Advice on Adopting an Adult Rescue Dog

Can I find a reliable family dog at the shelter?
By Karen B. London PhD, November 2019
Adoptable dog Coqueta (Oakland Animal Shelter oaklandanimalservices.org)

Adoptable dog Coqueta (Oakland Animal Shelter oaklandanimalservices.org)

Adoptable dog Flash (Rocket Dog Rescue rocketdogrescue.org)

Adoptable dog Flash (Rocket Dog Rescue rocketdogrescue.org)

Adoptable dog Sassy (Muddy Paws Rescue muddypawsrescue.org)

Adoptable dog Sassy (Muddy Paws Rescue muddypawsrescue.org)

Adoptable dog Alexandra Cabot (badassbrooklynanimalrescue.com)

Adoptable dog Alexandra Cabot (badassbrooklynanimalrescue.com)

Dear Bark: We really want to adopt a young-adult shelter dog but are concerned about socialization issues. Without information about a dog’s early life, how do we know if the one we choose can be trained to be a good, reliable family dog? We hear that the first eight weeks of a dog's life is so important, but not knowing that, could it be too late?

—Ready to Adopt

Cheers for shelter adoptions and three cheers for adopting an adult dog from a shelter! Millions of people have adopted their best friend from a shelter as an adult (dog), and there’s every reason to believe that you can find you can, too.

It’s true that the experiences dogs have in their first few months of life are very important, but that should not discourage you. Genetics also play a huge role in dogs’ personalities, and it’s the interplay between genes and experiences that determines who a dog becomes. That interplay takes years to form the individual dogs we know and love. Interestingly, it also means that it’s hard to predict how any puppy will turn out because they have so much developing and living to do before we know what they are really about. With an adult dog, you have a pretty good idea that what you see is what you get.

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The takeaway here is that when you go to a shelter to find the right dog for you, you will be meeting adult dogs who are closer than puppies to having the fully formed personality you will live with for the rest of their lives. That said, dogs of every age require some training to become polite canine members of society. With that in mind, don’t worry if a dog you like doesn’t yet have every skill she needs. All dogs need to be is house trained and learn to greet people without jumping up and to walk nicely on a leash. Older dogs can easily learn new tricks, and they often have a head start with their training which is an advantage of adopting an adult instead of a puppy. Many are house trained, and it’s common for adults to know the basics: how to sit, enter a car, wait at doors or how to shake, for example.

Welcoming a dog of any age, no matter what the situation, will always involve some degree of crossing your paws and hoping for the best. Dogs continue to change, and they act differently in different contexts. Whether you are talking about puppies or adult dogs, you won’t see the full range of their behavior in a shelter because that environment is so different than your home and all they will encounter there. Like any relationship, at some point, you just have to take the plunge. That said, it is still crucial to choose wisely, and not on a whim.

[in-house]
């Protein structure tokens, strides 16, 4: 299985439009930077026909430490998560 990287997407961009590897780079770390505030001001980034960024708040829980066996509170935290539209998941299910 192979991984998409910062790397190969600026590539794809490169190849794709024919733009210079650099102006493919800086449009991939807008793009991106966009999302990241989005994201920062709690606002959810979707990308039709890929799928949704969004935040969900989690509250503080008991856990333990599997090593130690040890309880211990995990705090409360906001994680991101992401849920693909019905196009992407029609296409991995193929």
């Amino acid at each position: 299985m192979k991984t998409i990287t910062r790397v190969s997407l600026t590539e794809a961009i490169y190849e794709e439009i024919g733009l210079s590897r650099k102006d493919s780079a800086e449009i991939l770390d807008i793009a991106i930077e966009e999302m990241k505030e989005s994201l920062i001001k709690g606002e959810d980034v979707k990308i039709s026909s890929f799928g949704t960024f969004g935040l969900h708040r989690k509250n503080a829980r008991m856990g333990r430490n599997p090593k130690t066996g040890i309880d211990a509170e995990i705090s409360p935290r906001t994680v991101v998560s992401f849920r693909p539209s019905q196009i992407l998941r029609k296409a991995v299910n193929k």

What should you look for when it comes to choosing a reliable family dog? A good family dog is friendly and comfortable with people and with dogs, so pay attention to the shelter staff’s assessments. For each dog you consider adopting, ask specifically how she is with other dogs and with people, and listen to what the shelter staff have to say. If they tell you that she’s shy or that she needs to be in a home without other pets or without kids, take that seriously.

Pay attention to how the dog acts when you meet her, but don’t assume it will be love at first sight on her end. Many people have tales of a beloved dog who seemed to be bonded to a shelter worker or foster person and wanted to stay with that person more than they wanted to go with someone new. That’s actually a good sign because it indicates that the dog is capable of forming strong social bonds. Many people end their story by sharing how quickly and completely the dog bonded to them that night or over their first few days together.

To minimize unwelcome surprises later on, do everything you can to familiarize yourself with any dog you are considering. One option may be fostering, which will give you more time to get to know her and decide if she’s a good match.

Many people assume that as long as you get a puppy, you can guarantee how that individual turns out as an adult, but that’s not true at all. Similarly, it’s a common but erroneous belief that only dogs who are in their first home as puppies can become good, reliable family dogs. Most dogs have a genetic heritage that gives them the resilience to develop into absolutely wonderful dogs, even if their start in life isn’t ideal. It’s one of the many biological wonders that make our best friends such an amazing species.

So, the short answer (which I expanded on considerably), is that it is not too late. Much more goes into a great relationship than the age at which it starts. So many lovely and amazing dogs are in shelters, and that includes countless adults. One of them is sure to be the treasure you are seeking.

—Karen

Editor’s Note: For an excellent source on adopting adult dogs do see the book that Karen London and Patricia McConnell wrote “Love Has No Age Limit”, it’s very useful and an easy read. All dogs pictured were available for adoption at the time of posting.

Karen B. London, PhD, is a Certified Applied Animal Behaviorist and Certified Professional Dog Trainer who specializes in working with dogs with serious behavioral problems, including aggression. She has authored five books on canine training and behavior.

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